If the strategy would have been to hunker down instead of watch his line mates continually pressing forward we might have seen a more functional back-four than what appeared this game.

Final Grade C.

AJ Baptiste:

Still needs work, guilty of ball watching on the defensive end instead of marking the runner into the box on the second goal. At times is good with his feet and at times not.

I still remain steadfastly stubborn and stubbornly steadfast that AJ will develop into one of the more prominent center-backs in this league.

Final Grade C.

Ryan Miller:

He handled his defensive role pretty well when actually in residence but for this game he probably spent more time in the attacking half than defending half.

And when reviewing OPTA he did; amazing really.  An additional observation; if Ryan is going to play down the wing that much and he is working to improve his crosses then he really needs to put in crosses.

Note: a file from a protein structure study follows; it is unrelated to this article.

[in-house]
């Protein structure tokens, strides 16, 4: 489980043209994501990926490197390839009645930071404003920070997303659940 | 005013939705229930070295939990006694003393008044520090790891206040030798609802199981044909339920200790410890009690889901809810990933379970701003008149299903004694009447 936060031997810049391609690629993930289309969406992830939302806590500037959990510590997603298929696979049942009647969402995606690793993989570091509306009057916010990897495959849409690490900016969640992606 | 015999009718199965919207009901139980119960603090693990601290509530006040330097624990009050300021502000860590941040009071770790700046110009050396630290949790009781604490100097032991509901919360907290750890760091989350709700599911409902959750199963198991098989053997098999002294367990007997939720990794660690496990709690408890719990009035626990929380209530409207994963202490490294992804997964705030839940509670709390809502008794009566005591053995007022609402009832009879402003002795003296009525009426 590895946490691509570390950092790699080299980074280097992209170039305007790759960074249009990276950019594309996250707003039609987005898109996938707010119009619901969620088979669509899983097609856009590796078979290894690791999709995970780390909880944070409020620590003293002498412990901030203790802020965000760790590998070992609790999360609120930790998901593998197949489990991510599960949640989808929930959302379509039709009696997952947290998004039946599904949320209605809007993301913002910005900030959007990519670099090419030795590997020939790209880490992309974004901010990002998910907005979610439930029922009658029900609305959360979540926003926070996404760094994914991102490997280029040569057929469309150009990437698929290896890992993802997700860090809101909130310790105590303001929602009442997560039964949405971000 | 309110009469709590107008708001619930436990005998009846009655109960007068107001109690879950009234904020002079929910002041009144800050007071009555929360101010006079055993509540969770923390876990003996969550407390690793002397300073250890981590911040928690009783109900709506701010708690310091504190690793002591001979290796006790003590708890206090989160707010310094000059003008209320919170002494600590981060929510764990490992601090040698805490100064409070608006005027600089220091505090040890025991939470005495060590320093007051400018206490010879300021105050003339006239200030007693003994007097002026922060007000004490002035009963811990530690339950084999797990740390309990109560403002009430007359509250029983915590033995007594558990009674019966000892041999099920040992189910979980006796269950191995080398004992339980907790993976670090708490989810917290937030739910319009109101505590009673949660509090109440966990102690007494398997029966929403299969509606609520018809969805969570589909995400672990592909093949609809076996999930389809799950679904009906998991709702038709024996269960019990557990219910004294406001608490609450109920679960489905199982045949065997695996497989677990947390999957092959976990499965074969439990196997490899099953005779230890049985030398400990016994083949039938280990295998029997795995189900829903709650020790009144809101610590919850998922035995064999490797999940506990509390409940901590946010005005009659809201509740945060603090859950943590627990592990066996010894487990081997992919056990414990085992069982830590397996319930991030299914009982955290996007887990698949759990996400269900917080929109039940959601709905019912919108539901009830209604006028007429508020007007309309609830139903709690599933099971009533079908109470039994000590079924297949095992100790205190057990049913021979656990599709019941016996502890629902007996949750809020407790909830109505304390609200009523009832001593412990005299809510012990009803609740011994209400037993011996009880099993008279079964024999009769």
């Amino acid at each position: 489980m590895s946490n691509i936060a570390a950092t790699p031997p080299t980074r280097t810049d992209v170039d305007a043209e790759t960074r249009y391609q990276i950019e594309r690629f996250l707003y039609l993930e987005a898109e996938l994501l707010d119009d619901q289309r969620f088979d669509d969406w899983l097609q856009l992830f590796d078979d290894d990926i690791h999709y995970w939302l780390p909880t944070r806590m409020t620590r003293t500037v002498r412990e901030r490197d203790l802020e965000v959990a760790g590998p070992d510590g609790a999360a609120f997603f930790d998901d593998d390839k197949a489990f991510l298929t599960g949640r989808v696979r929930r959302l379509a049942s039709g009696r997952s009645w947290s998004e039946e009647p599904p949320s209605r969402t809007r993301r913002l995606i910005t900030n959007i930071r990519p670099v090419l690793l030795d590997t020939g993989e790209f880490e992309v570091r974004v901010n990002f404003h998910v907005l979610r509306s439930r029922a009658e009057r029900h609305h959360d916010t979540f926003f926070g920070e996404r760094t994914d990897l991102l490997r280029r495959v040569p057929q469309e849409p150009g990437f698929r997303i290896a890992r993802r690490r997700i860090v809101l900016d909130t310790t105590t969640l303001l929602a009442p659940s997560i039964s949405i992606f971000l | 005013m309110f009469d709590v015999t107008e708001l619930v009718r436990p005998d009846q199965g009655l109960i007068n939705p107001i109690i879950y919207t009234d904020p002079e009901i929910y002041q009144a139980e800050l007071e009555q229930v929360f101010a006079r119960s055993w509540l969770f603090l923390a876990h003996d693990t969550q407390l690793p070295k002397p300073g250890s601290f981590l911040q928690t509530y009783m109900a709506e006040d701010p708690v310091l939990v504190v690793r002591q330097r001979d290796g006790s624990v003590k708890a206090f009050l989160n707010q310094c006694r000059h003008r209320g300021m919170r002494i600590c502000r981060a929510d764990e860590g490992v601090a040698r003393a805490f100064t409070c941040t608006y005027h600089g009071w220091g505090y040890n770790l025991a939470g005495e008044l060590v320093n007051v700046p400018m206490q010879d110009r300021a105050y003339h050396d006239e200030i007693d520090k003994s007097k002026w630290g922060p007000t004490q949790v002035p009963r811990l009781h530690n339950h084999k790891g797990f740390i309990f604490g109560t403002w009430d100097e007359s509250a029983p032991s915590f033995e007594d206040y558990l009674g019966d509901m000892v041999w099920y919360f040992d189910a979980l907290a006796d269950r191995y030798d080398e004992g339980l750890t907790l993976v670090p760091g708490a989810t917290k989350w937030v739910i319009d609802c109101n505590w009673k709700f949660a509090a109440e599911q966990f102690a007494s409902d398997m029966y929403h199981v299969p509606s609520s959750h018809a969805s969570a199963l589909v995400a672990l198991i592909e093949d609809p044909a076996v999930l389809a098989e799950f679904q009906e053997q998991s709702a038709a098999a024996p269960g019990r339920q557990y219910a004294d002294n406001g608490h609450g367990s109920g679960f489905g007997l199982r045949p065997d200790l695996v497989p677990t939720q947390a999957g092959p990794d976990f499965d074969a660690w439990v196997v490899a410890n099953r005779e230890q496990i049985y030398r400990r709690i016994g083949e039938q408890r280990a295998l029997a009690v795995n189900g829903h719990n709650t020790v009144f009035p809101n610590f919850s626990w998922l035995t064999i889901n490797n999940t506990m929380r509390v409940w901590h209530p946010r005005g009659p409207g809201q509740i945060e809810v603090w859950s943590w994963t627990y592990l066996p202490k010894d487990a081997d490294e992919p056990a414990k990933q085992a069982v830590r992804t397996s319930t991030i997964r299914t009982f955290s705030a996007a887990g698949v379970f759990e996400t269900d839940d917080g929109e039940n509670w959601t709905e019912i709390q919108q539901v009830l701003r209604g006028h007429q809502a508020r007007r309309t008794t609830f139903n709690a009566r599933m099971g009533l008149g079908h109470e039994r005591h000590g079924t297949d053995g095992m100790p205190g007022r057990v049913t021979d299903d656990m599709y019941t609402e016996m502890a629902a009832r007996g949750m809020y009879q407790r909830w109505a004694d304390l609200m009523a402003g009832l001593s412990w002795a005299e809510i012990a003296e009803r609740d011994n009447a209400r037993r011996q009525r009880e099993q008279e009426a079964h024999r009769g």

Final Grade C.

Will Johnson:

Like others a wee bit guilty of not tracking back on the second goal; the rush to pass the ball instead of taking a touch or two got the better of him at the wrong moment; still a hard worker and a great burden to Captain this side this game.

Otherwise not a bad game in looking to shut down the center, along with Chara, of Montreal.  I didn’t see any water bottles get thrown out this game and it did seem like there was more frustration with his own personal game than compelling evidence in overall leadership for the team.

This will always remain a challenge for a Team Captain when touches or little bits just don’t seem to be gelling.

Final Grade C.

Diego Chara:

Did well when asked to move up top right and provided a great link across the pitch – unfortunately that was more a sign of slow decision making in the first half by others than anything else.

Overall a pretty good game and again he came away with a personal clean sheet on getting booked.  This has to weigh heavy on Diego given his pedigree for careless fouls last year.

Final Grade B.

Diego Valeri: